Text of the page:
Six million is pretty healthy but it is not 30 million,” said Andy Rubin. “Obviously we need to get there.” The Android apps that are currently made specifically for tablets are few and far between, it was noted. Android's head honcho, however, countered that argument with the premise that Ice Cream Sandwich is aimed towards unifying the Android smartphone and tablet experience, and therefore all apps will "run great" on tablets.“
Kindle Fire and the Grid 10's user interfaces. He reiterated that Android has been made an open operating system for anyone to use as they please: “I think it is fine for Google. It is Android. It adheres to the APIs of Android... I don’t view this as some kind of walled garden.” Andy Rubin pointed out that Google can reach a point where it makes programs for Amazon tablets, for example, and that might be a solution to the tablet paradigm as well, helping the Android ecosystem as a whole going forward.Andy Rubin also made a detour to explain that he is not worried about Android tablets that look nothing like it, for example the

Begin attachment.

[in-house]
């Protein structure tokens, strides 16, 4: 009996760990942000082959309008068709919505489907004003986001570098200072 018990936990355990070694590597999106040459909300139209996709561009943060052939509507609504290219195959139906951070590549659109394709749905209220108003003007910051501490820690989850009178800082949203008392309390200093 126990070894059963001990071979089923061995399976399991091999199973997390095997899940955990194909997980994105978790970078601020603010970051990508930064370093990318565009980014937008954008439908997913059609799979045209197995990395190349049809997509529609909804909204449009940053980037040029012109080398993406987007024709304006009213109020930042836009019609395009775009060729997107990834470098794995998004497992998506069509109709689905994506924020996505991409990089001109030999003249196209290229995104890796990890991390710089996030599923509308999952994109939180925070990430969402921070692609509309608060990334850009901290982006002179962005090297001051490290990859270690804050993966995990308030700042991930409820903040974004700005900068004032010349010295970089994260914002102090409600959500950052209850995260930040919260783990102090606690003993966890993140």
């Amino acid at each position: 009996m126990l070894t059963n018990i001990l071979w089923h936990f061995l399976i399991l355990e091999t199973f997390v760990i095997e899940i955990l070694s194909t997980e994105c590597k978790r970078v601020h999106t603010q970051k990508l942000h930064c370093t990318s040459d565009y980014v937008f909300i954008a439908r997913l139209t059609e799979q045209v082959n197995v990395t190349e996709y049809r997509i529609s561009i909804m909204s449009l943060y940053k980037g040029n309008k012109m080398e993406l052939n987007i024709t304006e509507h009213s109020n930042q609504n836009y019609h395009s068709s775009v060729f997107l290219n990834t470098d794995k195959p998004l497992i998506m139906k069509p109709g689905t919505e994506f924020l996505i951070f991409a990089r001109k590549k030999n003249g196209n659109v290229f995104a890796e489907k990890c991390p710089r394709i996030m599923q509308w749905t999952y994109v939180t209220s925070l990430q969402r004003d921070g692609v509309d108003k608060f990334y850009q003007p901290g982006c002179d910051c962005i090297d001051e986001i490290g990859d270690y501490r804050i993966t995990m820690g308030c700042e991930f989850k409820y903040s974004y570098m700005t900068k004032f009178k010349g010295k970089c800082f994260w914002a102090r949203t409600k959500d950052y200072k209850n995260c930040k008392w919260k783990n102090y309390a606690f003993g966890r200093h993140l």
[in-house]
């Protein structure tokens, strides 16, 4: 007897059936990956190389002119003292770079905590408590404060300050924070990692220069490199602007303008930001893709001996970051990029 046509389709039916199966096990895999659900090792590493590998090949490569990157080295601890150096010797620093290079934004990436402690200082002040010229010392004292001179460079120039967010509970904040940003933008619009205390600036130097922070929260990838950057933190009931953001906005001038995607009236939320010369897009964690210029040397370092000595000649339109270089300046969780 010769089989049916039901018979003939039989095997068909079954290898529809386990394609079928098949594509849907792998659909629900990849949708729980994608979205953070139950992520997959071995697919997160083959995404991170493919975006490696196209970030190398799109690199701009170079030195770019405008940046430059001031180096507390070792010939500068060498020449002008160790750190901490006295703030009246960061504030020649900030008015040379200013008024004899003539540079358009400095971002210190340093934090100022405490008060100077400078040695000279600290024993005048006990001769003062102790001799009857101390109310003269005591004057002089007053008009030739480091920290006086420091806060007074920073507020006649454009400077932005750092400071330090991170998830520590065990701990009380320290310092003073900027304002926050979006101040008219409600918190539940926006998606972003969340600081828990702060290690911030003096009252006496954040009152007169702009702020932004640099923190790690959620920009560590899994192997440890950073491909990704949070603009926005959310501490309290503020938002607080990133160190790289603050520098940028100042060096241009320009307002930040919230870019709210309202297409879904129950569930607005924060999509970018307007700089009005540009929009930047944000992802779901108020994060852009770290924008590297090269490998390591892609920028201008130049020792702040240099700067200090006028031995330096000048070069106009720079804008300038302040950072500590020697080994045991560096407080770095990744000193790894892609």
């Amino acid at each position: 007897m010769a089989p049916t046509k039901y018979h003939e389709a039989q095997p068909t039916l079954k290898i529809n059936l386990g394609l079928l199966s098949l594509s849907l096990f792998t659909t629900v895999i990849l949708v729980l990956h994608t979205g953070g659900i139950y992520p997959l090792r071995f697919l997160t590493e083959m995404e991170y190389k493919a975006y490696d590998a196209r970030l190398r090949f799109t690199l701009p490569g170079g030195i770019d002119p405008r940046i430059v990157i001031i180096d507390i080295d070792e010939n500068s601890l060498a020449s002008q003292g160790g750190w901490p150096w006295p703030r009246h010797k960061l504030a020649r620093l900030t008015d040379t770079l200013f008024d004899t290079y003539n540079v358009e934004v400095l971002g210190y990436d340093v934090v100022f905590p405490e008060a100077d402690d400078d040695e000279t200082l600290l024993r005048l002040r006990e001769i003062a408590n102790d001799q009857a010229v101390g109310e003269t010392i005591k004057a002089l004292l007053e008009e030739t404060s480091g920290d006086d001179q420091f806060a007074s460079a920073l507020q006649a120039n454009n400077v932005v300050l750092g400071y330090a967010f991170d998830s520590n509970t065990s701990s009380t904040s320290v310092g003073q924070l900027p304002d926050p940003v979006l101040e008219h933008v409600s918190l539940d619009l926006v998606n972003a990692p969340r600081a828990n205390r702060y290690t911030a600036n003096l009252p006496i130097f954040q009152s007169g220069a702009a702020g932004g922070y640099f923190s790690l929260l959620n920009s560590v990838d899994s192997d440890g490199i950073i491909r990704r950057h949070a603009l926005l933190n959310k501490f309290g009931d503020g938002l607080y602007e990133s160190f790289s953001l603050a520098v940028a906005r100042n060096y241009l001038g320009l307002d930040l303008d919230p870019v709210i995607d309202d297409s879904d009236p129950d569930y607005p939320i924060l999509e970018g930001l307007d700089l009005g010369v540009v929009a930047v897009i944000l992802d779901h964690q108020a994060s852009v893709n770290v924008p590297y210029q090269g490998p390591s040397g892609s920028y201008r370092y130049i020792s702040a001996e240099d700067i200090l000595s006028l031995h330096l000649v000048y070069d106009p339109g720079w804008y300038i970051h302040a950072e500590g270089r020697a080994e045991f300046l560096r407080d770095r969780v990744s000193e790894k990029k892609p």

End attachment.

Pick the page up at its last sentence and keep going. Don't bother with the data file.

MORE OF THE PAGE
Asked when are we to see Android Ice Cream Sandwich hit devices, Andy Rubin said a few weeks after the Samsung Galaxy Nexus is out in November, although he most likely means updates to phones like the Nexus S, rather than handsets and slates with heavily customized UI like HTC's creations, for instance.